Here’s a glimpse of the future according to the recording industry.
Like the announcement with RealNetworks a couple of days ago and MSN yesterday, MTV and VH1 are rolling out a service with the cooperation of the major record labels. It’s routine – Internet radio and the option to buy songs by downloading them. […] continuedRead more
RealNetworks and three of the five biggest music companies announced a new Net music service yesterday. Notably absent was Universal – the biggest catalog, but also the most vociferous opponent of online music – and Sony, busy developing its own service.
RealNetworks intends to operate the infrastructure and make the entire back catalog from the three companies available for download or streaming into your computer. […] continuedRead more
Scientists at the Centers for Disease Control and Symantec’s AntiVirus Research Center today confirmed that foot-and-mouth disease cannot be spread by Microsoft’s Outlook email application, believed to be the first time the program has ever failed to propagate a major virus. “Frankly, we’ve never heard of a virus that couldn’t spread through Microsoft Outlook, so our findings were, to say the least, unexpected,” said Clive Sarnow, director of the CDC’s infectious disease unit. […] continuedRead more
Your computer will probably automatically adjust the time when Daylight Savings Time returns tomorrow morning. But that may be the only thing it gets right about the time. Here’s an article that explains why your computer’s clock is notoriously unreliable.Read more
Microsoft has new initiatives on the way that are meant to move programs and data online, relieving companies and users from some of the burden of maintaining it all. Confidentiality will be the key issue that will persuade or dissuade people from trusting the services.
Many of the new .NET services are built on the Passport system created by Microsoft. […] continuedRead more
Corel’s quarterly results showed a trivially small profit, but sales have completely collapsed for the WordPerfect suite. “Word processing and productivity sales plummeted from $22.1 million in Q1 2000 to $11.6 in Q1 2001.” I wasn’t able to track down the source info, but I recently read that less than 20% of the big law firms are still using WordPerfect – primarily due to the need to exchange documents with clients, all of whom use Word. […] continuedRead more
I just went and checked the status of satellite Internet connections, since my DSL line may go dead any day now. I’ve got lots of clients growing old waiting for DSL and cable in their areas.Read more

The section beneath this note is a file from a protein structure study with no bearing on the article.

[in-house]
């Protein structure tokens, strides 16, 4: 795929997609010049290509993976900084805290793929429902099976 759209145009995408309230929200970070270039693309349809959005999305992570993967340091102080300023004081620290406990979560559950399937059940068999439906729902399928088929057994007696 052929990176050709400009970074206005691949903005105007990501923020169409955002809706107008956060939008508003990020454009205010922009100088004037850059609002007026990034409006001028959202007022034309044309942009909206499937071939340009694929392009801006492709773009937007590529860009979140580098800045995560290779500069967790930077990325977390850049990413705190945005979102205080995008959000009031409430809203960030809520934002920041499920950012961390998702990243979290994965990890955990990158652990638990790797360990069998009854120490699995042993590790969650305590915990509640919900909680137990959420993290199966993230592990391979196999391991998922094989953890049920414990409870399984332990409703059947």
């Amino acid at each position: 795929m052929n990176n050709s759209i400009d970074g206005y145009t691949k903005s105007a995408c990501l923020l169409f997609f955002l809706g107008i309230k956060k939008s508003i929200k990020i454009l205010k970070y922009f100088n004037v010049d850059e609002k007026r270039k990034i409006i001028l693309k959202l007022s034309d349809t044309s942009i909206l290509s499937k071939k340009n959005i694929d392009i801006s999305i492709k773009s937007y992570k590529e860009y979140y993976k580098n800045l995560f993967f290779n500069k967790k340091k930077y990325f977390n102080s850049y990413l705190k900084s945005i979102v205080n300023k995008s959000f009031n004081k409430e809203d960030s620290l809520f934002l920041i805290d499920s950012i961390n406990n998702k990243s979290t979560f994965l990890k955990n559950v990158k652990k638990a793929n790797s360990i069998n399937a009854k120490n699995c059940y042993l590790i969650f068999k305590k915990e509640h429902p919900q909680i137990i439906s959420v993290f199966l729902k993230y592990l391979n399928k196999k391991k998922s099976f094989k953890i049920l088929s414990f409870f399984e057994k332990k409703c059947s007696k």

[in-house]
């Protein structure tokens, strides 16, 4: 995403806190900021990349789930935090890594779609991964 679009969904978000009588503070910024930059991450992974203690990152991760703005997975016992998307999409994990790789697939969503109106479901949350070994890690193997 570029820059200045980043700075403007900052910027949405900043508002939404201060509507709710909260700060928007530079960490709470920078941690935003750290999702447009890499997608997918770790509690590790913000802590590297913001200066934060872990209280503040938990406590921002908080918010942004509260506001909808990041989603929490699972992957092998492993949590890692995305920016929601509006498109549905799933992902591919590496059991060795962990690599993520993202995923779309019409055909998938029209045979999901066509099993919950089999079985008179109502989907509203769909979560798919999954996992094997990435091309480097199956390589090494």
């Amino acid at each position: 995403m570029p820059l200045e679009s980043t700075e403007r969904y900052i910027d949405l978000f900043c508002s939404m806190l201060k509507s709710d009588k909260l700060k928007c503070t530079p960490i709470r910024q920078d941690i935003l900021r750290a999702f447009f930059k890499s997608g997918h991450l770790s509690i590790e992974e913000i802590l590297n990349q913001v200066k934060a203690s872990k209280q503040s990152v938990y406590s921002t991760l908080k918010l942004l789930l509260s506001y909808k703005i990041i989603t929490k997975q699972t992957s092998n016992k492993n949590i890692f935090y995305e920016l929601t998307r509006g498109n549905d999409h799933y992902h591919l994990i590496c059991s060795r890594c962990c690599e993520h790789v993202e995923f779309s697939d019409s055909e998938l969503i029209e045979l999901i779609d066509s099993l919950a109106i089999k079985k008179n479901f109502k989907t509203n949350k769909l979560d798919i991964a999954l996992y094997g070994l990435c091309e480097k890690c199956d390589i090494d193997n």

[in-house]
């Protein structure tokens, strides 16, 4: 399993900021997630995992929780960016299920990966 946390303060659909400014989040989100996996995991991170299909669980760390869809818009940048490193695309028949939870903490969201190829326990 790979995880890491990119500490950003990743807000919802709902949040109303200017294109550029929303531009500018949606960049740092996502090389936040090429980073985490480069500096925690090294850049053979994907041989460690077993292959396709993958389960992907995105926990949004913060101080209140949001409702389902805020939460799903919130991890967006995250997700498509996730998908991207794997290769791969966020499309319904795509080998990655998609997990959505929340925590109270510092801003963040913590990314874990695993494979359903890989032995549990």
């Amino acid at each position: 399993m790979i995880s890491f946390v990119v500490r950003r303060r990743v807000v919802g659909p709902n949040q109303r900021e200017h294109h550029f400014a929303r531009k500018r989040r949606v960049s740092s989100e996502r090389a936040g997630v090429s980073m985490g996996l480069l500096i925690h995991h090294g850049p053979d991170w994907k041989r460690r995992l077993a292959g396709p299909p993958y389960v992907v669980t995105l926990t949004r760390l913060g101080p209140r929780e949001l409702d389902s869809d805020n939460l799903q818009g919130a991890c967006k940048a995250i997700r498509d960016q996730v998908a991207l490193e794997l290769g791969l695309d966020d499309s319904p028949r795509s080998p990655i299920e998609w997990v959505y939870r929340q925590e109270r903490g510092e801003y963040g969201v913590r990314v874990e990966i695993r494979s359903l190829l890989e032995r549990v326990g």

Notebook computer users that are frustrated with their touchpad or pointing stick might want to check out the Super Mini Optical Mouse. Two and a half inches long, an inch wide – in the pictures they show it resting on the palm rest of a notebook. Looks like a good bet for traveling or using a notebook comfortably on an airplane. […] continuedRead more
Adobe Photoshop is legendary. Graphics professionals can do magic with it, and they turn up their nose at anything else. I’ve tried to learn it repeatedly, and I remain firmly convinced it is the least intuitive, worst designed, most annoying program in the world. Did I mention that it’s incredibly expensive? […] continuedRead more
Personally, I blame Pacific Bell. A year ago business was thriving for Northpoint and Covad, who acted as wholesalers and contracted with ISPs to set up and maintain DSL connections. The wholesalers were required to rely on Pacific Bell for one phase of the work, though, and Pacific Bell used that as leverage to put them out of business. […] continuedRead more
Windows 2000 is so stable that it’s easy to forget to keep it up to date. If you’re running Windows 2000, visit Microsoft Windows Update and check for critical updates. (If you haven’t installed Service Pack 1, it’s a good idea, but not if you’re on a dialup connection – it’s a big download.) And if you’re a gamer, look for “Application Compatibility Updates.” They allow more than 180 programs to run that initially weren’t compatible with Win2K – especially games. […] continuedRead more
Another Symantec bulletin uses plain English to describe how hackers look for a computer to attack over the Internet, what might make you a target, and steps you can take to protect yourself. This is also highly recommended reading.Read more
Symantec circulated a very nice list of basic ways to protect your computer and preserve your data. This is highly recommended reading. Common sense, plain English descriptions about backups, creating Windows startup disks, updating virus definitions, preventing hackers, disabling the Windows Scripting Host, and more. Check it out!Read more